The U.S. Data Privacy Revolution Is Here: 4 Tips to Get Ready
The U.S. data privacy revolution began with the recently approved California Consumer Privacy Act of 2018 (CCPA), which impacts the data privacy rights of California residents starting in 2020. The CCPA offers a concrete beginning to data privacy rights that U.S. consumers have longed for since the first rumblings of the European Union’s General Data Protection Regulation. And while GDPR stood as the most notable change to global data privacy practice in recent years, the CCPA has opened the door for the U.S. to make consumer data privacy rights a priority.
With the CCPA is set to go into effect in January of 2020, marketers need to begin preparing for the impact of the legislation now if they want to ensure compliance. However, to effectively implement compliance plans for this new data privacy law, marketers first need to understand the ins and outs of the bill, and what rights are afforded to California residents under it.
Similar to GDPR applying to any company marketing products in the E.U., this U.S. data privacy measure will impact any brand that markets products online to California consumers, regardless of the company’s location. Given the number of consumers in California, this state law will impact many non-California-based companies, both international and domestic.
The CCPA was rushed through the legislative process, so we can expect a number of changes to be made before it goes into effect. Nicole Ozer, technology and civil liberties director for the ACLU of California, said that the law “was hastily drafted and needs to be fixed.” We can expect the legislature to at least address the misuse of personal information and not just the sale of this information.
While there are likely to be modifications to its current form, the U.S. data privacy regulation’s primary mission will remain true: to protect the personal information of California residents. With that in mind, marketers need to act now if they want to be prepared for when the bill goes into effect in January 2020.
Brands that have GDPR compliance measures in place will have an easy time transitioning their operations to address the requirements of the CCPA. However, brands that do not have existing data privacy plans in place should implement these processes now; especially knowing there will likely be more U.S. data privacy laws cropping up across the country. Regardless of whether or not there are effective compliance procedures in place, marketers should consider the following four steps to ensure their companies are ready for January 2020.
Educate the Entire Organization About Data Privacy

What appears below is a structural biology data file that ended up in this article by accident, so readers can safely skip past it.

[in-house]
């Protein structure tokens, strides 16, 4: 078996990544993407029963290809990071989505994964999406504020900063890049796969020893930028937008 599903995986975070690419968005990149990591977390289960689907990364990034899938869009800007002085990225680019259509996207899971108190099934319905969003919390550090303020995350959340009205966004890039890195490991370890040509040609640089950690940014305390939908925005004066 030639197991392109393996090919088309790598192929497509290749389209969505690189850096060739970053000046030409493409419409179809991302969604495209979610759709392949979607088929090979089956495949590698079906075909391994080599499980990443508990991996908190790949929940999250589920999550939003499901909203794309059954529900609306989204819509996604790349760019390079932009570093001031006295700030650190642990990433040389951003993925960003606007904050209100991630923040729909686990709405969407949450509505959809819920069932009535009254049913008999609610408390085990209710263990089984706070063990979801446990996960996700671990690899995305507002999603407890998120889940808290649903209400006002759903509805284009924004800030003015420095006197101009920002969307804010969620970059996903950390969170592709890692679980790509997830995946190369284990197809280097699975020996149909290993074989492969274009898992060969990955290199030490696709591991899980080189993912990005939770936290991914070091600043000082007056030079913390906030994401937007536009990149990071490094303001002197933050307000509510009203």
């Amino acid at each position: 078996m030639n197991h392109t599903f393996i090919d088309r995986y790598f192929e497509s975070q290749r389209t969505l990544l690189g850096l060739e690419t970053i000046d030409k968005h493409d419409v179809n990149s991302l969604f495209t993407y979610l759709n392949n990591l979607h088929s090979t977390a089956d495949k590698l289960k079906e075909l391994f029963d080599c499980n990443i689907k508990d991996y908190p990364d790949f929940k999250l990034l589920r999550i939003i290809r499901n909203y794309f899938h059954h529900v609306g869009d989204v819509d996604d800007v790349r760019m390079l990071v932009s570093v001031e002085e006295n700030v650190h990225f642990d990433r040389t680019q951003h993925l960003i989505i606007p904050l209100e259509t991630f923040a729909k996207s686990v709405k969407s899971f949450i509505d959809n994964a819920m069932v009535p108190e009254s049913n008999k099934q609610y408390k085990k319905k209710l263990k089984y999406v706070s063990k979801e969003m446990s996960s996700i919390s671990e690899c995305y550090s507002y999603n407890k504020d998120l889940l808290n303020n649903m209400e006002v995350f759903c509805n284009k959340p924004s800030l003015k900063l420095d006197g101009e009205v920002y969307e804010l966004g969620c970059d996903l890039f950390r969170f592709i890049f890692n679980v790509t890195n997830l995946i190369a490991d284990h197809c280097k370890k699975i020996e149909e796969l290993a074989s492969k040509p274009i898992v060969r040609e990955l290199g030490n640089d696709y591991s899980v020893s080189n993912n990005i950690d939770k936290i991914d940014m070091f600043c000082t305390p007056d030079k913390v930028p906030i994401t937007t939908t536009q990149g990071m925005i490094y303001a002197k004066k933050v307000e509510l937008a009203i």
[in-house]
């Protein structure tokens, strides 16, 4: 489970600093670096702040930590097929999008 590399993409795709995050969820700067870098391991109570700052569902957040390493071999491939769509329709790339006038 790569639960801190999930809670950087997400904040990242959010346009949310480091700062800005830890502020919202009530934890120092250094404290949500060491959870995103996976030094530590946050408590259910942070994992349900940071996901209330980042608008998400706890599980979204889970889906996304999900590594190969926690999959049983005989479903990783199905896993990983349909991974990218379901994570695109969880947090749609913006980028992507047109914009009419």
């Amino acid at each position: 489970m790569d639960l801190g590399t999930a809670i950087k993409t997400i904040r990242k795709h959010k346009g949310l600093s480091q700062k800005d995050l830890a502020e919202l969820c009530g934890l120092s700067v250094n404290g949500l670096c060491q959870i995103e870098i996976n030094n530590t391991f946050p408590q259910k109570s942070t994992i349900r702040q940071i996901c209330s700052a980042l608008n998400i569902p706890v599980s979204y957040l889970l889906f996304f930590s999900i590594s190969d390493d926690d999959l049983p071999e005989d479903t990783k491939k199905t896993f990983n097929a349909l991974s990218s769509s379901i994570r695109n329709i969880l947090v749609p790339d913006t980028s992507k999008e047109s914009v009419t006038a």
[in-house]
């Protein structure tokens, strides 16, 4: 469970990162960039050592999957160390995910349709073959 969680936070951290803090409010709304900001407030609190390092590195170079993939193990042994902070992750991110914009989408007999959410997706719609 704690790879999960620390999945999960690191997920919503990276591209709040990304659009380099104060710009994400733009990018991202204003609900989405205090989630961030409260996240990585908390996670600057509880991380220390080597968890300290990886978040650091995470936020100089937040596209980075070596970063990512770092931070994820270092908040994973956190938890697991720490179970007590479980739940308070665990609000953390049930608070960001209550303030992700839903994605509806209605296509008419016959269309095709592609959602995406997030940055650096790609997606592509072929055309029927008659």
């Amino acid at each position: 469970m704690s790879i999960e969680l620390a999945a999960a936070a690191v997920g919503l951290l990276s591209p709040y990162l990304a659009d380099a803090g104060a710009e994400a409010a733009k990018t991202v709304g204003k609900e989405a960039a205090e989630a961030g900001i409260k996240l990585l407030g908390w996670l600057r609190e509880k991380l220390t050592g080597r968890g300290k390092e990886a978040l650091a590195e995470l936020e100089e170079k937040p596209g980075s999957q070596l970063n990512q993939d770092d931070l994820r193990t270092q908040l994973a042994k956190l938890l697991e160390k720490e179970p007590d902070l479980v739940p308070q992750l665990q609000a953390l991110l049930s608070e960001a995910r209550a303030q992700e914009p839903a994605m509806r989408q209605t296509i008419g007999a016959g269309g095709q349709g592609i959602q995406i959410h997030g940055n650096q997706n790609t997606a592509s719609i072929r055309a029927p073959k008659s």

Marketers should share the details surrounding the new U.S. data privacy regulation and how it differs (or adds to) GDPR with the entire organization, so that all employees can be prepared to comply once the time comes. Some U.S.-based employees of GDPR-compliant companies have been shielded by their organizations so as not to complicate job duties; these barriers have to come down immediately. GDPR stresses that the entire organization is responsible for data privacy and CCPA is only reinforcing this. As changes come in before CCPA goes into effect, marketers should continue to update the entire organization to keep everyone up to speed on preparation efforts.
This can be as simple as sending out company-wide update emails or holding brief face-to-face meetings as necessary to ensure each employee has a full understanding of the U.S. data privacy measure and how it impacts the work the organization does.
Conduct a Data Audit
Once the company is educated on CCPA, it’s time to dive deep into the organization’s processes to figure out how data is collected, where it is stored, who has access to it and how it is used. Marketers often have many platforms in a martech stack — especially in large retail or enterprise organizations.
To begin a data audit, marketers should identify where all data resides across platforms and third-party solutions. It’s not enough to consider internal operations; partners and vendors must be evaluated, as well. After marketers have documented how data is collected, stored and used, they’ll want to identify potential compliance gaps.
Review Internal Privacy Policies
Develop a Data Privacy Message for Customers
CCPA is just the first of many pieces of U.S. GDPR-like legislation we can expect to see during the coming year. And while CCPA may be subject to change before it officially goes into effect in 2020, the savviest marketers will start preparing for its impact now to get ahead of the inevitable change in how U.S. consumer data can be collected, stored and used.
Delaying could not only mean non-compliance and potential fines, but it could also cause detrimental, long-term harm to a brand’s image and customer loyalty.